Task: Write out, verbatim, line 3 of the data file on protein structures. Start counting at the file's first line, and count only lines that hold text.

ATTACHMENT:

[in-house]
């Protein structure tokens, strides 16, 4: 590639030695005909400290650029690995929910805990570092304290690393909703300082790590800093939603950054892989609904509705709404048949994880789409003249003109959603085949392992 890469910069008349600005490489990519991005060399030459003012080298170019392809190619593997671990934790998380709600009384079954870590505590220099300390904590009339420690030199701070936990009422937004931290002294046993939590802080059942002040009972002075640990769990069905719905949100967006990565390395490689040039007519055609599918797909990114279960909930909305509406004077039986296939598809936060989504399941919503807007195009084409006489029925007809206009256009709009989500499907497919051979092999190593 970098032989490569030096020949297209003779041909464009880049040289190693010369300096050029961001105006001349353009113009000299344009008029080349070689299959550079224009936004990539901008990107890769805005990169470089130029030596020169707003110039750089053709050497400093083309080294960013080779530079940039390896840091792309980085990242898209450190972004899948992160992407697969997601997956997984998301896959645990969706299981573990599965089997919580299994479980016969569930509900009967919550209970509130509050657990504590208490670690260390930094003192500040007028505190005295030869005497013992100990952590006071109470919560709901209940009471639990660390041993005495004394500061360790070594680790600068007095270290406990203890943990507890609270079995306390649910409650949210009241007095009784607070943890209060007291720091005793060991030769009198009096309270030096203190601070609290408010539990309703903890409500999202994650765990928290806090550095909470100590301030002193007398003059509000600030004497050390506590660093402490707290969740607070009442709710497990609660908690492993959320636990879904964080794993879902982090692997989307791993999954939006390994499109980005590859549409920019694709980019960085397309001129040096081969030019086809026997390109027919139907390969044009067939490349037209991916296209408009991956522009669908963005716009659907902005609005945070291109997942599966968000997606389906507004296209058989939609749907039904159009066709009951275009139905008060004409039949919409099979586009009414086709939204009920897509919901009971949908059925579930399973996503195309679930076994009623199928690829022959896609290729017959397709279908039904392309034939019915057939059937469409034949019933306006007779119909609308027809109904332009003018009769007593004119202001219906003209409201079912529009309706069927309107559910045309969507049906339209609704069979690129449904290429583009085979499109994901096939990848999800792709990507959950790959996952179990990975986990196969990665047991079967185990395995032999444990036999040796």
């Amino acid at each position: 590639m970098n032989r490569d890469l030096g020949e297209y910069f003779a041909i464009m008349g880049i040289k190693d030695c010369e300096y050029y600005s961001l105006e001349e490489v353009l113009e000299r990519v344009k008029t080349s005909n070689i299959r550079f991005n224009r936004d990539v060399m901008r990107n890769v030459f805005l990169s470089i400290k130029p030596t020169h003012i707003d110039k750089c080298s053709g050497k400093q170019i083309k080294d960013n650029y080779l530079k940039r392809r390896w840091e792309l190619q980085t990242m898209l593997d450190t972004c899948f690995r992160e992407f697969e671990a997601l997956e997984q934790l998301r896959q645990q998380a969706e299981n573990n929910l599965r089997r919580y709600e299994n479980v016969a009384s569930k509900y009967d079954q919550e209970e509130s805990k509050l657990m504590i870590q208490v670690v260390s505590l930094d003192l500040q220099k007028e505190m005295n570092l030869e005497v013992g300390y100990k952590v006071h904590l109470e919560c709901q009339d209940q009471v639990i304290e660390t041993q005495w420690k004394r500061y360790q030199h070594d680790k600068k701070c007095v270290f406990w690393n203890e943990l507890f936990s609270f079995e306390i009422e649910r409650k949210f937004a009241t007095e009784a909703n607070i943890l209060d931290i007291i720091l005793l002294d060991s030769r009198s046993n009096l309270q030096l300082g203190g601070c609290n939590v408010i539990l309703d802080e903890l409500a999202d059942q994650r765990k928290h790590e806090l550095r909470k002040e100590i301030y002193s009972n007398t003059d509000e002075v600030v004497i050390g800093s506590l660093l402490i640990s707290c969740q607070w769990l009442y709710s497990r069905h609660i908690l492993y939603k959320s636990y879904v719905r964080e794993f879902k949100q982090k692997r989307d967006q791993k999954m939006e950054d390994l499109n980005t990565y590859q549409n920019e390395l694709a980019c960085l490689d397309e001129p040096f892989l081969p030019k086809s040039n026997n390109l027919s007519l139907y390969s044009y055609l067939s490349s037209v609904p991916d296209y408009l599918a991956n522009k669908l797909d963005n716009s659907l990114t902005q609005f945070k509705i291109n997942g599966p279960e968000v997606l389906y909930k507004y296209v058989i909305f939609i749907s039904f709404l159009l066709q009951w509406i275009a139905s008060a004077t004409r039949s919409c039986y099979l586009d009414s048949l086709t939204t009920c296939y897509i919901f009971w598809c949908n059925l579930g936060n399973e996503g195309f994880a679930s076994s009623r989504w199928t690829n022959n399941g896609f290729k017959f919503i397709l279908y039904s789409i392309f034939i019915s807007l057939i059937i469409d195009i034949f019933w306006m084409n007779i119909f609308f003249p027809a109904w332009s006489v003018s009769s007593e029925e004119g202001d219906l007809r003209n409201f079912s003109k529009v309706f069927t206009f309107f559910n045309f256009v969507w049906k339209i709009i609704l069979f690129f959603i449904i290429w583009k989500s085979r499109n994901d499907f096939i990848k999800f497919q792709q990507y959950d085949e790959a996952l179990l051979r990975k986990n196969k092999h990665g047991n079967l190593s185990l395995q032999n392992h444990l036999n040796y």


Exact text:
């Amino acid at each position: 590639m970098n032989r490569d890469l030096g020949e297209y910069f003779a041909i464009m008349g880049i040289k190693d030695c010369e300096y050029y600005s961001l105006e001349e490489v353009l113009e000299r990519v344009k008029t080349s005909n070689i299959r550079f991005n224009r936004d990539v060399m901008r990107n890769v030459f805005l990169s470089i400290k130029p030596t020169h003012i707003d110039k750089c080298s053709g050497k400093q170019i083309k080294d960013n650029y080779l530079k940039r392809r390896w840091e792309l190619q980085t990242m898209l593997d450190t972004c899948f690995r992160e992407f697969e671990a997601l997956e997984q934790l998301r896959q645990q998380a969706e299981n573990n929910l599965r089997r919580y709600e299994n479980v016969a009384s569930k509900y009967d079954q919550e209970e509130s805990k509050l657990m504590i870590q208490v670690v260390s505590l930094d003192l500040q220099k007028e505190m005295n570092l030869e005497v013992g300390y100990k952590v006071h904590l109470e919560c709901q009339d209940q009471v639990i304290e660390t041993q005495w420690k004394r500061y360790q030199h070594d680790k600068k701070c007095v270290f406990w690393n203890e943990l507890f936990s609270f079995e306390i009422e649910r409650k949210f937004a009241t007095e009784a909703n607070i943890l209060d931290i007291i720091l005793l002294d060991s030769r009198s046993n009096l309270q030096l300082g203190g601070c609290n939590v408010i539990l309703d802080e903890l409500a999202d059942q994650r765990k928290h790590e806090l550095r909470k002040e100590i301030y002193s009972n007398t003059d509000e002075v600030v004497i050390g800093s506590l660093l402490i640990s707290c969740q607070w769990l009442y709710s497990r069905h609660i908690l492993y939603k959320s636990y879904v719905r964080e794993f879902k949100q982090k692997r989307d967006q791993k999954m939006e950054d390994l499109n980005t990565y590859q549409n920019e390395l694709a980019c960085l490689d397309e001129p040096f892989l081969p030019k086809s040039n026997n390109l027919s007519l139907y390969s044009y055609l067939s490349s037209v609904p991916d296209y408009l599918a991956n522009k669908l797909d963005n716009s659907l990114t902005q609005f945070k509705i291109n997942g599966p279960e968000v997606l389906y909930k507004y296209v058989i909305f939609i749907s039904f709404l159009l066709q009951w509406i275009a139905s008060a004077t004409r039949s919409c039986y099979l586009d009414s048949l086709t939204t009920c296939y897509i919901f009971w598809c949908n059925l579930g936060n399973e996503g195309f994880a679930s076994s009623r989504w199928t690829n022959n399941g896609f290729k017959f919503i397709l279908y039904s789409i392309f034939i019915s807007l057939i059937i469409d195009i034949f019933w306006m084409n007779i119909f609308f003249p027809a109904w332009s006489v003018s009769s007593e029925e004119g202001d219906l007809r003209n409201f079912s003109k529009v309706f069927t206009f309107f559910n045309f256009v969507w049906k339209i709009i609704l069979f690129f959603i449904i290429w583009k989500s085979r499109n994901d499907f096939i990848k999800f497919q792709q990507y959950d085949e790959a996952l179990l051979r990975k986990n196969k092999h990665g047991n079967l190593s185990l395995q032999n392992h444990l036999n040796y």